All design work involves a certain amount of creativity, but there are certain projects where you have to temper that creativity to deliver something usable in line with user expectations. For example, you wouldn’t want new BBC News or Amazon websites that included visual flourishes that distracts the user from achieving their goals.

But there are also those projects where that kind of creativity can be unleashed, where it supports the subject matter of the website. One such instance of this is the new Paul Roffman website.

As a magician, mind-reader, actor and more you’d expect a website that might delight its users a little more than your usual cookie cutter templates. But as a corporate or private party magician rather than someone performing big stage shows his audience includes business types more concerned with finding the right information than animations of playing cards flying out of the screen. Hopefully Paul’s new website strikes a positive balance.

The starting point

Before we started on the project Paul’s website looked like this…

fig 1. The previous Paul Roffman website

You might be able to tell that this website had been around some time. Built long before most of today’s best practices, it wasn’t Paul’s intention to leave it so long to redesign his website. He even got as far as having a new design created, but the project stalled and the old website remained.

It was through our long term client and resident Bee expert Jez Rose that Paul came to hear about Bronco. With us Paul embarked on creating a new website and logo, which by this article’s very existence reached its happy conclusion.

A tough logo

Logos are pretty tough to design. For larger businesses things get easier as the number of decision makers make feedback a little less subjective. But for a client like Paul where the logo is his name he’ll always want something he likes and feels suitably reflects how we wishes others to perceive him.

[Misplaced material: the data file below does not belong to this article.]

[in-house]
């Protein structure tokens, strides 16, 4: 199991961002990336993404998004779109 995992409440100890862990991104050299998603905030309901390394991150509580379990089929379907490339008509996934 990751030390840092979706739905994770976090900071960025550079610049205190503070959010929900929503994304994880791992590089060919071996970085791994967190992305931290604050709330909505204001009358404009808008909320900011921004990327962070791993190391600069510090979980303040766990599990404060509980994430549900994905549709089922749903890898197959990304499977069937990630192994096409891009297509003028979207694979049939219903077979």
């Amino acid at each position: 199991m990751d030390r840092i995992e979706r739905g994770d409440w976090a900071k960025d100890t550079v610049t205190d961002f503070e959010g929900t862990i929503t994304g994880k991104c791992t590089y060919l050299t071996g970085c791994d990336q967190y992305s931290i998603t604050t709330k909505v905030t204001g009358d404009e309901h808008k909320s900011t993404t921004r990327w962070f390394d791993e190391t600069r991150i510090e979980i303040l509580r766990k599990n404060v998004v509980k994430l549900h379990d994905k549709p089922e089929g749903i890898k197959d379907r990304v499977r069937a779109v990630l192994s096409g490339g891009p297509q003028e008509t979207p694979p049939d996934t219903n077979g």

So with Paul it took a few iterations to get the logo right. With so many magicians using fairly obvious icongraphy in their logos we wanted to avoid anything too cliche. Paul also needed a logo that would work for him as an actor and voice-over artist as well as a magician.

Below are some of the various iterations we went through on the journey to Paul’s new logo.

fig 2. Some early logo designs

After we’d worked through some logos that didn’t work including being inspired by Art Deco and vintage magician posters, we eventually landed on this James Bond inspired logo that portrays a level of sophistication that Paul aims to achieve through his work.

fig 3. The final logo

An idea to hang your hat on

There’s always a spark of an idea where a design can grow from. For some time I’d been looking to find a project that would give me the opportunity to incorporate some double exposure images into the design. Though the logo veered away from this style for a while the final logo gave us the opportunity to try this out.

With Paul having a huge number of professionally taken photos of him alone and performing it made creating the effects we wanted so much easier. But designs do evolve as you work on them. What initially started as a lighter design became dark (our first in a long time) which also worked to mask the double exposure effect a little, but the image still looked great in the space.

fig 4. Double Exposure

Though this proved a great starting point for the design we were still missing something that we could use more widely in the design that didn’t necessitate us creating lots of complex images throughout the site. It was through looking back at the project so far that the Art Deco influences came back into focus and proved the perfect visual flourish that would help bring the entire design together.